Compare any two graphics cards:
GeForce GTX 650 Ti vs GeForce GTX 660 Ti
IntroThe GeForce GTX 650 Ti has a core clock speed of 928 MHz and a GDDR5 memory frequency of 1350 MHz. It also uses a 128-bit bus, and makes use of a 28 nm design. It is made up of 768 SPUs, 64 TAUs, and 16 ROPs.
Compare those specs to the GeForce GTX 660 Ti, which uses a 28 nm design. nVidia has set the core speed at 915 MHz. The GDDR5 memory is set to run at a speed of 1500 MHz on this specific model. It features 1344 SPUs along with 112 TAUs and 24 Rasterization Operator Units.
Power Usage and Theoretical Benchmarks
Power Consumption (Max TDP)
Theoretically, the GeForce GTX 660 Ti should be much faster than the GeForce GTX 650 Ti in general. (explain)
Texel RateThe GeForce GTX 660 Ti will be a lot (approximately 73%) more effective at texture filtering than the GeForce GTX 650 Ti. (explain)
Pixel RateThe GeForce GTX 660 Ti is a lot (more or less 48%) more effective at FSAA than the GeForce GTX 650 Ti, and also capable of handling higher screen resolutions better. (explain)
Please note that the above 'benchmarks' are all just theoretical - the results were calculated based on the card's specifications, and real-world performance may (and probably will) vary at least a bit.
Please note that the price comparisons are based on search keywords - sometimes it might show cards with very similar names that are not exactly the same as the one chosen in the comparison. We do try to filter out the wrong results as best we can, though.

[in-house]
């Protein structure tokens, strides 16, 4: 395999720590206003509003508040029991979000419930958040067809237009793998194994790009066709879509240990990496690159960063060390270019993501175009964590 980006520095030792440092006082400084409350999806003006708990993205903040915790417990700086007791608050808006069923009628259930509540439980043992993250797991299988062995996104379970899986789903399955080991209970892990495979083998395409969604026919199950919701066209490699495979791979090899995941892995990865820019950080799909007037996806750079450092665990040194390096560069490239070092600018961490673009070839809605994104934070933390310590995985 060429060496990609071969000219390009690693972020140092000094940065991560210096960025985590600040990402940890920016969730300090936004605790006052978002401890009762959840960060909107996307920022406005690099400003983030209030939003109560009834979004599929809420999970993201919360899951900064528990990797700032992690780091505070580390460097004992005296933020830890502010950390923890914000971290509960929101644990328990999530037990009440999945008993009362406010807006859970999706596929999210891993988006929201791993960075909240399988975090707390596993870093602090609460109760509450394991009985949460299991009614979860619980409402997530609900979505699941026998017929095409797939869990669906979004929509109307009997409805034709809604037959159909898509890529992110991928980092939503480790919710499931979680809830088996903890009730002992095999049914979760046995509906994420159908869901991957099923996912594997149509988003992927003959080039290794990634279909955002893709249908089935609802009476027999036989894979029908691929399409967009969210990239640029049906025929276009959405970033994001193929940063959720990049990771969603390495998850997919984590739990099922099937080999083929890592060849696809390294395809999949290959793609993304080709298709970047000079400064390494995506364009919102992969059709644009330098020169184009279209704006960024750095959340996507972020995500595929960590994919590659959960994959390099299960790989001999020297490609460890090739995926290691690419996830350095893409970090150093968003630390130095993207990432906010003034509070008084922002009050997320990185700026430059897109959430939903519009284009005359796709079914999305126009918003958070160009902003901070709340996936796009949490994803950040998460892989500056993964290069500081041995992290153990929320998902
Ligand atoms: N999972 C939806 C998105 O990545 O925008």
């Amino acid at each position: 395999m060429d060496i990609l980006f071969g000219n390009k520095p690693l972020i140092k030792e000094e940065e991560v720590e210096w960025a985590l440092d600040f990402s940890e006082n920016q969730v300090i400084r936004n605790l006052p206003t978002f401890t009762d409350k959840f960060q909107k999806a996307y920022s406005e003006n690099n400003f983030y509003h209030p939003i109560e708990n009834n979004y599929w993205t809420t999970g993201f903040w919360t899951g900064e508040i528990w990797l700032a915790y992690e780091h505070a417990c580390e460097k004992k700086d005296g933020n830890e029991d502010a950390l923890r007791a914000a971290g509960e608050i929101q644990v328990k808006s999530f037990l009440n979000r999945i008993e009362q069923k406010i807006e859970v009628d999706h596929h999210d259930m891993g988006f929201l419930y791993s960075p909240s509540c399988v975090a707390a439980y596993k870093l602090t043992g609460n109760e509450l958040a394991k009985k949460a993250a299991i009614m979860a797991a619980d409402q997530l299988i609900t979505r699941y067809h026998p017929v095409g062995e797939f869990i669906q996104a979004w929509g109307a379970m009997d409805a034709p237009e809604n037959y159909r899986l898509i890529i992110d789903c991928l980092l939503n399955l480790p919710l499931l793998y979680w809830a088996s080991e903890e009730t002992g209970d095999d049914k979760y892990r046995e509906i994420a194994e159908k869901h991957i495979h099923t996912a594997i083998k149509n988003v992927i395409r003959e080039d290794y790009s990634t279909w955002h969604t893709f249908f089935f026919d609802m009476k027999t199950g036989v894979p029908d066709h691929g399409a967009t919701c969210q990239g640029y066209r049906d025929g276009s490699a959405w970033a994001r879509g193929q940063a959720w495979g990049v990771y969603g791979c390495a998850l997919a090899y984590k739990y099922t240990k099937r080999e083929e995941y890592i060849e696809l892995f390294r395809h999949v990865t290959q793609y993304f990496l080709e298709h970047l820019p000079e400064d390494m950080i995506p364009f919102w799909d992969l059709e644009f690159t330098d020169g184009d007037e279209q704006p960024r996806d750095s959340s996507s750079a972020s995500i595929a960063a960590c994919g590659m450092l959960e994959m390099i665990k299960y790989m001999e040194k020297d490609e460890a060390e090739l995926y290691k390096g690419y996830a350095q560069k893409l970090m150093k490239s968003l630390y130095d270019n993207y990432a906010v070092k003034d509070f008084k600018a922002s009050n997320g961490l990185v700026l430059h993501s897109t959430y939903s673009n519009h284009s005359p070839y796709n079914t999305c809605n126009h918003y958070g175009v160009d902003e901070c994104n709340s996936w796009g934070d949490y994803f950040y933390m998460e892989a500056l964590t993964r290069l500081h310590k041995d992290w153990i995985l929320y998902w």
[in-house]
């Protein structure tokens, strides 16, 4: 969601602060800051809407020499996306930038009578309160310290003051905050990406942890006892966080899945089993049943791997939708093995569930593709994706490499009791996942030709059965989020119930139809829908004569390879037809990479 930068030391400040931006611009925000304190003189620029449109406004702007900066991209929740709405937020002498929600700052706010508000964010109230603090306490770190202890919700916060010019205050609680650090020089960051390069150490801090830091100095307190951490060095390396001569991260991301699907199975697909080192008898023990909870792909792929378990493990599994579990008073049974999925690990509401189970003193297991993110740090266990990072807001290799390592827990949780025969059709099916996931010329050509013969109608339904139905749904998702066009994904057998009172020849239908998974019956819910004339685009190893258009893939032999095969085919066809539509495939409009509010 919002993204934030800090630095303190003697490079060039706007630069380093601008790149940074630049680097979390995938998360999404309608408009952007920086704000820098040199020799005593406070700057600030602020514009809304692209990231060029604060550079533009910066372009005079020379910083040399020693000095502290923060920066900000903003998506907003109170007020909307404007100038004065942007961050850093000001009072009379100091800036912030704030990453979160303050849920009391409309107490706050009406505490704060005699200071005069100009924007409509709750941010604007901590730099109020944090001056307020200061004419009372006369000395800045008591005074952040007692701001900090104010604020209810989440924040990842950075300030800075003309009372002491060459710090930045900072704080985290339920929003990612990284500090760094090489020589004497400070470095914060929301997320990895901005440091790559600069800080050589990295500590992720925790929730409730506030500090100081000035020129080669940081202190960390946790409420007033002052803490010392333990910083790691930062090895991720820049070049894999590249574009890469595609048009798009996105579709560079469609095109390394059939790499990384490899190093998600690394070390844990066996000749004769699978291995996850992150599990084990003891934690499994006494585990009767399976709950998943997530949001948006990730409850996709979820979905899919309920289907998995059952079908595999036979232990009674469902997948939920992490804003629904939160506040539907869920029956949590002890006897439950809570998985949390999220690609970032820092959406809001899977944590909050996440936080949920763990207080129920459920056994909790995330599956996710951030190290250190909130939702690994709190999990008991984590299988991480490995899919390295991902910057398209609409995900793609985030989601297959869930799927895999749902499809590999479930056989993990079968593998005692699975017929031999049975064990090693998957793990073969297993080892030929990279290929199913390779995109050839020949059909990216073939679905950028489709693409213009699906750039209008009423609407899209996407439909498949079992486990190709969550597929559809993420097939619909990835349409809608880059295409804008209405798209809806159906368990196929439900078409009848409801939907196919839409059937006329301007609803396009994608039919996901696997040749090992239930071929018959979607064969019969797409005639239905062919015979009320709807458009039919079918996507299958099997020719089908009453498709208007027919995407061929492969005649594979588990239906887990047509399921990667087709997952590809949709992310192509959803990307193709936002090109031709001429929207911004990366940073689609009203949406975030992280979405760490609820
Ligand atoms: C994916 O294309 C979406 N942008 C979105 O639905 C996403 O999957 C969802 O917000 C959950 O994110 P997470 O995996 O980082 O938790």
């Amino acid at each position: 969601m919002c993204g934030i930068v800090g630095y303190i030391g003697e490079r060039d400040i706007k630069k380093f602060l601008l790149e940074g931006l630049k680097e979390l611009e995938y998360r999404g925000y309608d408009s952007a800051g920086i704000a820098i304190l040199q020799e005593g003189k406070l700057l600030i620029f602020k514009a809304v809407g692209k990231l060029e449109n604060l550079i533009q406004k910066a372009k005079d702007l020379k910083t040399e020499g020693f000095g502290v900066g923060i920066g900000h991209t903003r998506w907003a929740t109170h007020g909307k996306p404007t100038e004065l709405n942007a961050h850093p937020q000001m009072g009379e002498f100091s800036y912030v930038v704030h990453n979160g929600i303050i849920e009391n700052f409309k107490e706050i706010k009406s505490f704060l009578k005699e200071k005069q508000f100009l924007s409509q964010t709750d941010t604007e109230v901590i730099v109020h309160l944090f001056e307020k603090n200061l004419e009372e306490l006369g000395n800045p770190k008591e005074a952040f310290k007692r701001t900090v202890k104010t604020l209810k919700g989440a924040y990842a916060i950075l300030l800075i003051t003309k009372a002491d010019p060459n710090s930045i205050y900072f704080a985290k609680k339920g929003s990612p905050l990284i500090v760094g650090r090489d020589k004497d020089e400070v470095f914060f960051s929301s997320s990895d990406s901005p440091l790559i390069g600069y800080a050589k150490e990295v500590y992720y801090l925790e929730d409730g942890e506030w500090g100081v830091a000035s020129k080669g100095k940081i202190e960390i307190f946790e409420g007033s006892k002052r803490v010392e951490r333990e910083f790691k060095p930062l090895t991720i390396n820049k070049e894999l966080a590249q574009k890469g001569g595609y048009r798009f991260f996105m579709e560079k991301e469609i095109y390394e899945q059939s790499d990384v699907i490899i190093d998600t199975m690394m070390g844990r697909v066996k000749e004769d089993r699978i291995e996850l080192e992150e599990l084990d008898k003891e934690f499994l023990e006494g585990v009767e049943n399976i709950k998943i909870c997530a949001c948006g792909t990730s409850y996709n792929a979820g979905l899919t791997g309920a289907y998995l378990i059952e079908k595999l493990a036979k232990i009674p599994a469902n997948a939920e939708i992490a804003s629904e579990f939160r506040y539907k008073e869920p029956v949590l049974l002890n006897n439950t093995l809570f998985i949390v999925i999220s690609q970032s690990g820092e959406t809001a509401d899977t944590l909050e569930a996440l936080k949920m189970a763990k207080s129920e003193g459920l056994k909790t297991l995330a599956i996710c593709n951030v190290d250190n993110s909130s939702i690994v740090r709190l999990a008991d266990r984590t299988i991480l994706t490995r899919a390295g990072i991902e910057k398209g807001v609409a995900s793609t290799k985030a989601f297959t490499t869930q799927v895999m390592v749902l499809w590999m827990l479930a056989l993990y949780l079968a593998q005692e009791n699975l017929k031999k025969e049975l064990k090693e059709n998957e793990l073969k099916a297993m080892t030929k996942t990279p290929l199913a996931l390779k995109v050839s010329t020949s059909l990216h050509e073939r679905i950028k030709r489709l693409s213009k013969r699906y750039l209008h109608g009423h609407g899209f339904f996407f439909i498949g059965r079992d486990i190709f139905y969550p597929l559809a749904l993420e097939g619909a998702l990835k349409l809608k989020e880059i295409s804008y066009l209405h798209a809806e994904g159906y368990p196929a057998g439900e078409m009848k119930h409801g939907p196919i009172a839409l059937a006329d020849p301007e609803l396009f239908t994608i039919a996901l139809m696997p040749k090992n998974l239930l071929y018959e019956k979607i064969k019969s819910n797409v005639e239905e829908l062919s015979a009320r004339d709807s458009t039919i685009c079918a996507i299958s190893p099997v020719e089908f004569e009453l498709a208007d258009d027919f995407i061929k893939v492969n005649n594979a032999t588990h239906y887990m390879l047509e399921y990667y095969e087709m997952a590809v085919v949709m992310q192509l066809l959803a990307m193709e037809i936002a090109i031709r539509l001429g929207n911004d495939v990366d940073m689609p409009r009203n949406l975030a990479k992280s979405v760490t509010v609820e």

Memory Bandwidth: Bandwidth is the max amount of information (counted in MB per second) that can be moved over the external memory interface within a second. It is calculated by multiplying the interface width by the speed of its memory. If it uses DDR type memory, it should be multiplied by 2 once again. If it uses DDR5, multiply by 4 instead. The better the memory bandwidth, the better the card will be in general. It especially helps with anti-aliasing, High Dynamic Range and high resolutions.
Texel Rate: Texel rate is the maximum amount of texture map elements (texels) that are applied per second. This is calculated by multiplying the total amount of texture units of the card by the core clock speed of the chip. The better this number, the better the graphics card will be at texture filtering (anisotropic filtering - AF). It is measured in millions of texels processed in one second.
Pixel Rate: Pixel rate is the maximum number of pixels that the graphics card could possibly write to the local memory in one second - measured in millions of pixels per second. The figure is worked out by multiplying the amount of Raster Operations Pipelines by the the core speed of the card. ROPs (Raster Operations Pipelines - aka Render Output Units) are responsible for outputting the pixels (image) to the screen. The actual pixel fill rate also depends on many other factors, especially the memory bandwidth - the lower the memory bandwidth is, the lower the ability to reach the max fill rate.